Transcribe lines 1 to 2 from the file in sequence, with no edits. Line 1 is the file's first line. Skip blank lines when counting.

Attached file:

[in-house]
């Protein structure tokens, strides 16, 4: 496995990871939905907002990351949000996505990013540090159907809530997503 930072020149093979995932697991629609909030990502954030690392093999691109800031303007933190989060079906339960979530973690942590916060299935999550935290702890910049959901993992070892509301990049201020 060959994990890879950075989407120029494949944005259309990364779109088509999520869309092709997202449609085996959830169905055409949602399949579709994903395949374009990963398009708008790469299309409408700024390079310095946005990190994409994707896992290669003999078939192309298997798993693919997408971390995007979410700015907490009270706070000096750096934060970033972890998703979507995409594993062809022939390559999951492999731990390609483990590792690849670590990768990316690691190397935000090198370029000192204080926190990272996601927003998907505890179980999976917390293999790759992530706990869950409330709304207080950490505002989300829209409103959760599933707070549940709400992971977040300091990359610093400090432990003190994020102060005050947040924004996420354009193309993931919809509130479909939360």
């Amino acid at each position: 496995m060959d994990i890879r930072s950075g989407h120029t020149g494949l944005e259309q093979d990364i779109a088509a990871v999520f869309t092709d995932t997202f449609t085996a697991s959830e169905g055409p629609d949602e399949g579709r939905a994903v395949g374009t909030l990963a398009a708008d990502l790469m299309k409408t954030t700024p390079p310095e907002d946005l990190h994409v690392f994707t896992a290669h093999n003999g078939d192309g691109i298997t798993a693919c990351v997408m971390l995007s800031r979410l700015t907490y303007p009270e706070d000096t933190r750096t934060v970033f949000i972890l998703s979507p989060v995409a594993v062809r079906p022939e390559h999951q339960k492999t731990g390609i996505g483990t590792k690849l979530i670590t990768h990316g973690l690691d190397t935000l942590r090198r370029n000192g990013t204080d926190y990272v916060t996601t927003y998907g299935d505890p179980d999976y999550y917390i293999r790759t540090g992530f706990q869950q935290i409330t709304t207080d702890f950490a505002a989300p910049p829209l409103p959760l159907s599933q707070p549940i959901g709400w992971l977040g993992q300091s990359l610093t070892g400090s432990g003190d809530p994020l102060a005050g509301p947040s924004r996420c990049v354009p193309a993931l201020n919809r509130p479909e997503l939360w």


[in-house]
């Protein structure tokens, strides 16, 4: 496995990871939905907002990351949000996505990013540090159907809530997503 930072020149093979995932697991629609909030990502954030690392093999691109800031303007933190989060079906339960979530973690942590916060299935999550935290702890910049959901993992070892509301990049201020 060959994990890879950075989407120029494949944005259309990364779109088509999520869309092709997202449609085996959830169905055409949602399949579709994903395949374009990963398009708008790469299309409408700024390079310095946005990190994409994707896992290669003999078939192309298997798993693919997408971390995007979410700015907490009270706070000096750096934060970033972890998703979507995409594993062809022939390559999951492999731990390609483990590792690849670590990768990316690691190397935000090198370029000192204080926190990272996601927003998907505890179980999976917390293999790759992530706990869950409330709304207080950490505002989300829209409103959760599933707070549940709400992971977040300091990359610093400090432990003190994020102060005050947040924004996420354009193309993931919809509130479909939360």